ORLANDO, Fla. – Anything you can do I can do better. On the heels of April’s full “Pink” supermoon, May’s full moon will also be super on the evening of Tuesday the 25th. In the pre-dawn hours of Wednesday , that supermoon will be eclipsed by earth’s shadow.
A moon is considered super when it’s within 90% of perigee, which is how there can be multiple supermoons in a year.
This time around, however, the full moon will also be a part of the best lunar eclipse in the America’s in more than two years. For the western U.S., it will be a total eclipse, meaning the moon will be completely entrenched in the Earth’s shadow as Earth passes in between the sun and moon. This is when the moon turns “blood” red in totality.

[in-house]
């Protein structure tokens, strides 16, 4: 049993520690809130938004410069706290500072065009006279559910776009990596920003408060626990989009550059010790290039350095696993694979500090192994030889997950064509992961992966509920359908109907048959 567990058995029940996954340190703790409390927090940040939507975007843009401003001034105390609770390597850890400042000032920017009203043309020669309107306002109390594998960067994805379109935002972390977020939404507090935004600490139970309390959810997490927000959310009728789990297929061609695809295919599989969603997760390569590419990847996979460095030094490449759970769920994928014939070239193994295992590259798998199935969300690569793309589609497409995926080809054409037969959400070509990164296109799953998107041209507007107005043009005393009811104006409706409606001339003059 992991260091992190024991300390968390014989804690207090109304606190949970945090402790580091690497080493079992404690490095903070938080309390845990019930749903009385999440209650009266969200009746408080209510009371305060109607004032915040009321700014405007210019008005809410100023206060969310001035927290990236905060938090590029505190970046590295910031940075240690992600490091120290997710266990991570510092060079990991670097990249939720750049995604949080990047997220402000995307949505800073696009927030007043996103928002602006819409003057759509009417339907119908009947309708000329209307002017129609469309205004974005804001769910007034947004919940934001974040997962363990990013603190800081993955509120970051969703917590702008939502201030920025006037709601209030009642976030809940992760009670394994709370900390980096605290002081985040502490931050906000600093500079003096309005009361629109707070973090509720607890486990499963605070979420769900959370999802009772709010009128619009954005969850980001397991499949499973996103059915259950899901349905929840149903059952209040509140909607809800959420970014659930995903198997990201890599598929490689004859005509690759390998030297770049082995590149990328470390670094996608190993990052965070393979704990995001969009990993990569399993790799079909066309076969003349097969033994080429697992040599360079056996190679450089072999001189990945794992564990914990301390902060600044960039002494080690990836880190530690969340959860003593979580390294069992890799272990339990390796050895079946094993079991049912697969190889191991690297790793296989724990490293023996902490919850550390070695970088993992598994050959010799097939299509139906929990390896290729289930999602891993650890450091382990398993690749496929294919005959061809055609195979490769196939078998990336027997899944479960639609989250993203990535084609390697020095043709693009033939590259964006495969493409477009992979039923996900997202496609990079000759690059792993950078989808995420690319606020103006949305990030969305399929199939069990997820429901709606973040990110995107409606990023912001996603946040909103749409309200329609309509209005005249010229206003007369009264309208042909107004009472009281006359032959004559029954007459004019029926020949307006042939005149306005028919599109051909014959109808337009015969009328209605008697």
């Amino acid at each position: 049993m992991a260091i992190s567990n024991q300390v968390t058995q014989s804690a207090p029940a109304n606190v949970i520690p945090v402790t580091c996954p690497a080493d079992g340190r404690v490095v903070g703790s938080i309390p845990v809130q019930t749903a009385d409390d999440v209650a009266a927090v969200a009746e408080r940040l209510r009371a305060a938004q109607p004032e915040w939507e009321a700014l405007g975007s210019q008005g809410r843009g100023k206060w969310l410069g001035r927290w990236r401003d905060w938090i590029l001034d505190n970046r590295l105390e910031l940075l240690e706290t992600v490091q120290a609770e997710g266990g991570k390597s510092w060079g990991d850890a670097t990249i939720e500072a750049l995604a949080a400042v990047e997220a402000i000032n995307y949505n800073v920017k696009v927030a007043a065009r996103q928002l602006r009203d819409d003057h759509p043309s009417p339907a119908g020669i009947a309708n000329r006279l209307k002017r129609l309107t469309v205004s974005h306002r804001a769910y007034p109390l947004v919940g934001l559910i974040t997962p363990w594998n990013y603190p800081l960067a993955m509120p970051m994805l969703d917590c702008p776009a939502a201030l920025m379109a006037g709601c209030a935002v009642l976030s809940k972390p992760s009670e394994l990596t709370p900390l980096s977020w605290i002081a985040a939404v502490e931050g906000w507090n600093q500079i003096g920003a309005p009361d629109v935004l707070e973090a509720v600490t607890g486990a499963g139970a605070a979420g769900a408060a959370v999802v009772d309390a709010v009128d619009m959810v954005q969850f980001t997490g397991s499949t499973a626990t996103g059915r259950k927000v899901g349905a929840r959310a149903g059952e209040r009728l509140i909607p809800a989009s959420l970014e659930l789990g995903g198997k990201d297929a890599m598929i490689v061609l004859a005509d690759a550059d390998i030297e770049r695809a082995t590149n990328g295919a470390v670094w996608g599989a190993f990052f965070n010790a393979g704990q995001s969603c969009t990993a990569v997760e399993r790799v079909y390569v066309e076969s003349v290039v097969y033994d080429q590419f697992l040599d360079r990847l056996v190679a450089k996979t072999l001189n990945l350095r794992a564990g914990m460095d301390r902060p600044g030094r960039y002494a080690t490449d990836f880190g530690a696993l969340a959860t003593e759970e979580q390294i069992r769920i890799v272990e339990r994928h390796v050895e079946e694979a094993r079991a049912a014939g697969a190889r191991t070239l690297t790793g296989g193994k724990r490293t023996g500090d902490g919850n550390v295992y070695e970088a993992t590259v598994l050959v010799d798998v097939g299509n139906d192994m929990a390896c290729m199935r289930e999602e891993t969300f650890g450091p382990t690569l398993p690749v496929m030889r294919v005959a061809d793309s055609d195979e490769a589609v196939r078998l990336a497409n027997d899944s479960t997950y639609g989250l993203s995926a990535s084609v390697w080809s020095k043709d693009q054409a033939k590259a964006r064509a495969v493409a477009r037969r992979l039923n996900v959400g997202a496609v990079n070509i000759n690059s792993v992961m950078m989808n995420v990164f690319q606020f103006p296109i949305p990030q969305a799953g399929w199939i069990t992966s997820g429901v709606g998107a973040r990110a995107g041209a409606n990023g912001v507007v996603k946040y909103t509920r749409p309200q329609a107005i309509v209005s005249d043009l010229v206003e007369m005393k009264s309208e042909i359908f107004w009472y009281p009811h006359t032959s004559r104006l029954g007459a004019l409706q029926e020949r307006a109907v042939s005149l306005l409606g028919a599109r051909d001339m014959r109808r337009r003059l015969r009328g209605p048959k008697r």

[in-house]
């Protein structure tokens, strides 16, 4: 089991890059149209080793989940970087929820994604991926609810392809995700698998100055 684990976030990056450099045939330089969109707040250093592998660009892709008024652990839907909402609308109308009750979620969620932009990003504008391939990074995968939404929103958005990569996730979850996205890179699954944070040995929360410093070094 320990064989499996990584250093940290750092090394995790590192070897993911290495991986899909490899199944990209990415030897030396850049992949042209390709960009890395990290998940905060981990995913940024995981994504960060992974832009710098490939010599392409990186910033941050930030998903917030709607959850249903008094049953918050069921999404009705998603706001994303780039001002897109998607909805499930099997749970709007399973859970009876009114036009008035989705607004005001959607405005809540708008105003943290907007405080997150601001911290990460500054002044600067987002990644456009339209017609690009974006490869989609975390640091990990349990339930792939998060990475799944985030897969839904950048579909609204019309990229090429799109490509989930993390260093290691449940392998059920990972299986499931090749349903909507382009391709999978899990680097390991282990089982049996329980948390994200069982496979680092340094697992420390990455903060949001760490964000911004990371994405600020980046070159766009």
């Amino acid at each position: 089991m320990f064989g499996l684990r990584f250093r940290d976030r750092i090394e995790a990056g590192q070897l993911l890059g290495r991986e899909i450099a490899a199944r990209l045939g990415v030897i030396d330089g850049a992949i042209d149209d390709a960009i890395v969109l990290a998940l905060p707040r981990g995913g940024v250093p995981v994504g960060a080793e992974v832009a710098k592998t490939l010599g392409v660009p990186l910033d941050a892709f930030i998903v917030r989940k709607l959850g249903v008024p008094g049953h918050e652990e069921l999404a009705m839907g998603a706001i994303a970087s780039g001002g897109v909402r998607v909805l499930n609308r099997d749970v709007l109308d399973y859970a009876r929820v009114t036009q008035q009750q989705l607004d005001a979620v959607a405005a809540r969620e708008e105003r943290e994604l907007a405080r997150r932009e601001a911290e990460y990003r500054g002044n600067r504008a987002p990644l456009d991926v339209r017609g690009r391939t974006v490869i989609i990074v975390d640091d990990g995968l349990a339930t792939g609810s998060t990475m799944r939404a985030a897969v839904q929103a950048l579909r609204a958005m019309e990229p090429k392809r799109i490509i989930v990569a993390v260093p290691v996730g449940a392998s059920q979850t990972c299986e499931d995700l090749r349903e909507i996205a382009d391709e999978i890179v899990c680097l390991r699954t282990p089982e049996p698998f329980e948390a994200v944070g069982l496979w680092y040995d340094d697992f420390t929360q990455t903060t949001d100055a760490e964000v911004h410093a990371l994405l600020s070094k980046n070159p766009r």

In Central Florida, it will be a partial eclipse, but that doesn’t mean it won’t be a spectacular sight.
“It’ll be a very dramatic sight because the moon will be setting for us while it’s still partially eclipsed,” said Dr. Yan Fernandez, a professor with the Department of Physics at the University of Central Florida. “We won’t see totality, but having the moon hanging above the horizon with a bite taken out of it is pretty neat to see.”
How to see the partial lunar eclipse
When: Wednesday, May 26
Start: 5:44 a.m. ET
Max eclipse: 6:30 a.m.
Moonset: 6:33 a.m.
Sunrise: 6:30 a.m.
Viewing tips: Since this will be happening low on the horizon, it’s best to get away from buildings and trees so your view won’t be obstructed.
A second lunar eclipse will occur in November. While technically partial, more than 90% of the moon will be covered by Earth’s shadow making this a near-total lunar eclipse.